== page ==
Federal Reserve Chairman Ben Bernanke speaks during a press briefing at the Federal Reserve building.
Federal Reserve Chairman Ben Bernanke speaks during a press briefing at the Federal Reserve building. - 
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JEREMY HOBSON: When the Fed chief speaks economists hang on every word looking for slight variations from what he's said in the past. So when Chairman Ben Bernanke spoke at a press conference yesterday after the central bank's big meeting in Washington, economists quickly zeroed in on his new tone. It was a little more downbeat than usual.

Marketplace's Nancy Marshall Genzer is with us live, from Washington with the details. Good morning.


HOBSON: So, Nancy, Ben Bernanke was kind of a downer about the economy yesterday.

MARSHALL GENZER: Yeah, Jeremy. The Fed chairman isn't exactly the life of the party, but his statements yesterday were especially gloomy as you said. He said many factors were weighing on the economy. But he singled out a few things.

BEN BERNANKE: Consumer's purchasing power has been dampened by higher food and energy prices. And the aftermath of the tragic earthquake and tsunami in Japan, has been associated with disruptions in global supply chains, especially in the auto sector.

And Jeremy Bernanke said part of the slowdown may be temporary especially as Japan recovers from that earthquake and tsunami.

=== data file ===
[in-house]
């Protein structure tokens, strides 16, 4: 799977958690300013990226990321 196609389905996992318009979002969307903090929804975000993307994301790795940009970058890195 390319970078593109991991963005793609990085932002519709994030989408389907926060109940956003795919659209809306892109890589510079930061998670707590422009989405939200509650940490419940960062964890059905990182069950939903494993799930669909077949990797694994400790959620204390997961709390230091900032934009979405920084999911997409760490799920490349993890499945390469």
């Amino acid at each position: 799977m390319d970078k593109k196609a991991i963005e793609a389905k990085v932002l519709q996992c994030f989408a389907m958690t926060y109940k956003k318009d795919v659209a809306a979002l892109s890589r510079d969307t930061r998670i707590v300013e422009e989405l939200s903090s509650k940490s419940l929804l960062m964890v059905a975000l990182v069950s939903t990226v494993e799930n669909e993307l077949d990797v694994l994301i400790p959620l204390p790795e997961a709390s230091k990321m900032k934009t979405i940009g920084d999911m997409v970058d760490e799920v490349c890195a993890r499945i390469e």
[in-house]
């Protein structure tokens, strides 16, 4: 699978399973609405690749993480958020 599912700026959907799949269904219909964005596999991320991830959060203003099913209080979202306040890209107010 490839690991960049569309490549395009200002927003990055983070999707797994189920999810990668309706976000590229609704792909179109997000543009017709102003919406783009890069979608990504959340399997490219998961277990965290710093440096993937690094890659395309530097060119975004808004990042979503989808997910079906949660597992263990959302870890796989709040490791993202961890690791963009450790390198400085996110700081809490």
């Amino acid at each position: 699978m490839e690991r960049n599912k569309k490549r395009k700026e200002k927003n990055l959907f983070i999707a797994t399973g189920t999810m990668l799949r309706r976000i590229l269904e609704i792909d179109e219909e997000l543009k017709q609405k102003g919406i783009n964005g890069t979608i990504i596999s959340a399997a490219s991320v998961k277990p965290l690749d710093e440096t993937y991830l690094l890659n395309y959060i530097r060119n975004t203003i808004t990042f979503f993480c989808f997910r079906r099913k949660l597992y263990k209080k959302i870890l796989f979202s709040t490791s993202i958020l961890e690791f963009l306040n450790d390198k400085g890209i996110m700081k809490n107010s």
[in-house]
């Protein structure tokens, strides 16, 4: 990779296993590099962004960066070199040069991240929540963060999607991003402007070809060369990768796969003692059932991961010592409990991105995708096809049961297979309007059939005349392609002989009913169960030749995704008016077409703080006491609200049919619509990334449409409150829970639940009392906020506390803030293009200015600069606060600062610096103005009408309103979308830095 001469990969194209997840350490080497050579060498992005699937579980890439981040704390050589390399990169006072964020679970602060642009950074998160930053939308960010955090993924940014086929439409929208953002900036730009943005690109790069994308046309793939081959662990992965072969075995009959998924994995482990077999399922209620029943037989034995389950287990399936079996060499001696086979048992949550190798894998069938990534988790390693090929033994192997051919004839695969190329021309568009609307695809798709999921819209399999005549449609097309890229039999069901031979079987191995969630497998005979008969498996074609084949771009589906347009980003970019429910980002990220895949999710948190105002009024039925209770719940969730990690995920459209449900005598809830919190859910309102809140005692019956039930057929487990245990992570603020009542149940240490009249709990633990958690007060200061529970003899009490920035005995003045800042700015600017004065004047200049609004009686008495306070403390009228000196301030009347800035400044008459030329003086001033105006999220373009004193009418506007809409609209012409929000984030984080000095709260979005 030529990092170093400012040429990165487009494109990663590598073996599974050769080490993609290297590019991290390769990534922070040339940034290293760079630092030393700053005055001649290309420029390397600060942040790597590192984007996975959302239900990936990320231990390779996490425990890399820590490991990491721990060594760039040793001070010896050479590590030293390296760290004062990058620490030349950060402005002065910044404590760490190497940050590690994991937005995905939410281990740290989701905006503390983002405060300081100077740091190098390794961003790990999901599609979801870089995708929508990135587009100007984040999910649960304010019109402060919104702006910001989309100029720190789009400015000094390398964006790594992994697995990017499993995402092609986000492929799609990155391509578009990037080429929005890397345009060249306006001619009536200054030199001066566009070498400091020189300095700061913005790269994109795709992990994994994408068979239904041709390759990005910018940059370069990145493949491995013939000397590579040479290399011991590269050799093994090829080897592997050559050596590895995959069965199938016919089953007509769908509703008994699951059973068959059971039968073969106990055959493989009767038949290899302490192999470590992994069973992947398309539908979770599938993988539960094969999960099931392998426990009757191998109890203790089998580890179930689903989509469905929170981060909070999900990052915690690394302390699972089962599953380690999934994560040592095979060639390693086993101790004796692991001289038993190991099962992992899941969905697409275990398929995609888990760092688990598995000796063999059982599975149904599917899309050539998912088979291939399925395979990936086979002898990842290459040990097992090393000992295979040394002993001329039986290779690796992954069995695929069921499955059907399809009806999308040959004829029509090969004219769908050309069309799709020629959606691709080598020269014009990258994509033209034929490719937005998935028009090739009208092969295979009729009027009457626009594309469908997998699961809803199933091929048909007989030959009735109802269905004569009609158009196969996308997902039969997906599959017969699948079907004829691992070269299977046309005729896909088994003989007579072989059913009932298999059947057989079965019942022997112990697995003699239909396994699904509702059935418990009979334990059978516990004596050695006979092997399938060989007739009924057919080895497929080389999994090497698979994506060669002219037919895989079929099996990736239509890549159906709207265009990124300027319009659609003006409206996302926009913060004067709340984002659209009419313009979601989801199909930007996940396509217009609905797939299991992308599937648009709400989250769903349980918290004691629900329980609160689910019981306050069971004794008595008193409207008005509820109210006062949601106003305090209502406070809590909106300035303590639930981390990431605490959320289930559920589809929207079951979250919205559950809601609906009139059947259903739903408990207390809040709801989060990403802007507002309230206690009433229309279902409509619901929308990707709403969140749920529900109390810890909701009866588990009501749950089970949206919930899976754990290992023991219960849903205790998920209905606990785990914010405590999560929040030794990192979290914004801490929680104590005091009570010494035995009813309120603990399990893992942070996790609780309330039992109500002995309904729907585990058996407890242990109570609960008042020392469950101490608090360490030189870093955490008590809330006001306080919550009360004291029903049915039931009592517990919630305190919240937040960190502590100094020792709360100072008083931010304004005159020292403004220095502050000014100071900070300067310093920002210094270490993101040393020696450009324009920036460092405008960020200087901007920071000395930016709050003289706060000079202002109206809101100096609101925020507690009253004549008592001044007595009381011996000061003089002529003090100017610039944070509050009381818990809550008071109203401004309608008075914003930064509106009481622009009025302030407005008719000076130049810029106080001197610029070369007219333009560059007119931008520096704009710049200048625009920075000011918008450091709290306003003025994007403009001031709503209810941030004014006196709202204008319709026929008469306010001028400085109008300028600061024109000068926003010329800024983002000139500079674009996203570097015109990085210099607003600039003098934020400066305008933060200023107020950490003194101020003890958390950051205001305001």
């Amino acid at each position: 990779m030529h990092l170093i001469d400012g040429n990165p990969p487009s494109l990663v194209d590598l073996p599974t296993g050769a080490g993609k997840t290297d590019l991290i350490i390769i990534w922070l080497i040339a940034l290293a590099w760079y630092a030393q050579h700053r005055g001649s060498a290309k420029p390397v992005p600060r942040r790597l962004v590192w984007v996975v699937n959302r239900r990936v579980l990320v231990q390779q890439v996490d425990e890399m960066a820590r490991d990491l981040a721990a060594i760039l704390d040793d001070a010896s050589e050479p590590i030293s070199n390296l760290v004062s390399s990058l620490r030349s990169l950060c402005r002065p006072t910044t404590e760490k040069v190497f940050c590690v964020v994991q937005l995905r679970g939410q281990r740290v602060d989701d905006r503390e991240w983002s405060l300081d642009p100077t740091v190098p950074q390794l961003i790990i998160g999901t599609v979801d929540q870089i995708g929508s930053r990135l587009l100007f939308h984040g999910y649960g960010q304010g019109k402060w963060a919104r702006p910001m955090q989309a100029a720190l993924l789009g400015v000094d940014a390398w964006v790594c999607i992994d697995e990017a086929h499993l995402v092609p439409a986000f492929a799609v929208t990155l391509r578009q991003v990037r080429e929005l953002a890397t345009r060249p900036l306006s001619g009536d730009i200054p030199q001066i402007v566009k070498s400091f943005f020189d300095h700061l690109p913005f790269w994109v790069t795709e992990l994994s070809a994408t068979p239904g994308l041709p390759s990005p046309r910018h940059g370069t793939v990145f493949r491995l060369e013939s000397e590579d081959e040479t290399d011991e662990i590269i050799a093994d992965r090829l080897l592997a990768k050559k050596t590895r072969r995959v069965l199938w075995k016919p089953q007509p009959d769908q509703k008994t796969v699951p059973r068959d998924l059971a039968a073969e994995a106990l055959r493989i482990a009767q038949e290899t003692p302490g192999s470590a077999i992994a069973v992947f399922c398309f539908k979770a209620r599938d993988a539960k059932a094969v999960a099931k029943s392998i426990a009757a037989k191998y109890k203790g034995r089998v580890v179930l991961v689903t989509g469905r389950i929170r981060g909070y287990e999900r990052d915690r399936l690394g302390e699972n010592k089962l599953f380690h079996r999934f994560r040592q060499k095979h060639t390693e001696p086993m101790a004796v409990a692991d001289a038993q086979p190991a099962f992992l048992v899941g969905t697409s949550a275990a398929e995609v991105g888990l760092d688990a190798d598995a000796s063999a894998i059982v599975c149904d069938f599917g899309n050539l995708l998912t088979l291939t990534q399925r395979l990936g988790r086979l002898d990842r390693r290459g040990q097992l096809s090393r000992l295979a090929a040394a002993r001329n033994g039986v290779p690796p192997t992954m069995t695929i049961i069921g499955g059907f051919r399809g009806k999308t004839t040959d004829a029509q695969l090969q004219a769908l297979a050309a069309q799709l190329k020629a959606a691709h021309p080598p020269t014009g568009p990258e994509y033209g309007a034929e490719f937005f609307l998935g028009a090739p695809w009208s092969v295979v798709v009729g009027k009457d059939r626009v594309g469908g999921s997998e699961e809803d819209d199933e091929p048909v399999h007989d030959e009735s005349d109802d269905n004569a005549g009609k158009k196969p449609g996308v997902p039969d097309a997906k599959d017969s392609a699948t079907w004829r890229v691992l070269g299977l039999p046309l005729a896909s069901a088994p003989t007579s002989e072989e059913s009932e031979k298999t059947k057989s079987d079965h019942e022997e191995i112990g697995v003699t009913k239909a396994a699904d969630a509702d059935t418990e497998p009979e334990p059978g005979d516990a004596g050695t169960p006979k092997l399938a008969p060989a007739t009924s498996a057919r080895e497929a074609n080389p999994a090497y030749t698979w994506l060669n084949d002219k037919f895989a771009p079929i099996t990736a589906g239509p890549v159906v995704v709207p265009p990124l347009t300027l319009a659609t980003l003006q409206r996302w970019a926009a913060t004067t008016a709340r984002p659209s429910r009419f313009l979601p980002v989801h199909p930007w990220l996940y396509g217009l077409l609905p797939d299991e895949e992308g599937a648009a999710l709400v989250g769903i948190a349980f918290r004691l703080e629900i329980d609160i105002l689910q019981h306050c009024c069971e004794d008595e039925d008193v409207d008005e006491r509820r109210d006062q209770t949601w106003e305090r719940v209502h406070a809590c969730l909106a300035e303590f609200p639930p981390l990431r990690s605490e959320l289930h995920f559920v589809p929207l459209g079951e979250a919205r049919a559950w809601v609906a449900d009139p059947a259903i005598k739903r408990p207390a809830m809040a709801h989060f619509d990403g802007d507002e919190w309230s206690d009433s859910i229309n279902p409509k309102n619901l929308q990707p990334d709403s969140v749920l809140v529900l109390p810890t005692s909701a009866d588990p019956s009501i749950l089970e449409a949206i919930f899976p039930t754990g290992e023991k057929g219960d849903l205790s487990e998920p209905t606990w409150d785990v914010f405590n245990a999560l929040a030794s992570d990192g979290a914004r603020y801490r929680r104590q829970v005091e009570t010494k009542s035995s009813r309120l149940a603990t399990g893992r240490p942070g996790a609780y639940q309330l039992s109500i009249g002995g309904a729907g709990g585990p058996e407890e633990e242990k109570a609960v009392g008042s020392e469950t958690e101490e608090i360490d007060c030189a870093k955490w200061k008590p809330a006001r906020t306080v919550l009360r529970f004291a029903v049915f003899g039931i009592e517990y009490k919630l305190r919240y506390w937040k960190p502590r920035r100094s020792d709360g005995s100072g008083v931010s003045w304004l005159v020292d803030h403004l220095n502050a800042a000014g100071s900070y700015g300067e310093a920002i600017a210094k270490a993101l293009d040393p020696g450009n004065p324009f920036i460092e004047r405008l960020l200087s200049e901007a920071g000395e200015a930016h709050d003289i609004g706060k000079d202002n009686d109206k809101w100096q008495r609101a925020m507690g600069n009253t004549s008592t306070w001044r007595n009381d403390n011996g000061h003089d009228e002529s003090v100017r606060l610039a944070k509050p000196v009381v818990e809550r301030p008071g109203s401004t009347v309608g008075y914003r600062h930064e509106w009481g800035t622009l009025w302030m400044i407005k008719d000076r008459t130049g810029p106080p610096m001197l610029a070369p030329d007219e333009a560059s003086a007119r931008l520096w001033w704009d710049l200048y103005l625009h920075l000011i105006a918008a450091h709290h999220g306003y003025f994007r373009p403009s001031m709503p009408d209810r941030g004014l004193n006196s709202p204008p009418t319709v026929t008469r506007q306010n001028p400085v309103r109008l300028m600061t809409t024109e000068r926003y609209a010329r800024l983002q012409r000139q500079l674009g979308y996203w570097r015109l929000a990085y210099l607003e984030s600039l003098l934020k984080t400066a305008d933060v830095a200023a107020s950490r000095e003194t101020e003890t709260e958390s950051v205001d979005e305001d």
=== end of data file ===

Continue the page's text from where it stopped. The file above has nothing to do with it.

HOBSON: Nancy, the Fed has been resisting concerns about inflation from a lot of economists saying that it's not really that big of a deal right now. But in that clip you just played, he said he's worried. How worried?

MARSHALL GENZER: Yeah, inflation is clearly on his mind. But the Fed does expect prices to subside, especially prices for commodities like oil. It's raised its expectations a bit for core inflation - that is, prices for things other than food and energy. But Bernanke doesn't seem overly concerned. One way the Fed contains inflation is to increase interest rates. And there's no sign of that on the horizon. The Fed doesn't want to make it more expensive to borrow money right now. That could lead to an even slower recovery, and yes an even gloomier Ben Bernanke.

HOBSON: Wouldn't want to see that. Marketplace's Nancy Marshall Genzer in Washington, thanks.

MARSHALL GENZER: You're welcome.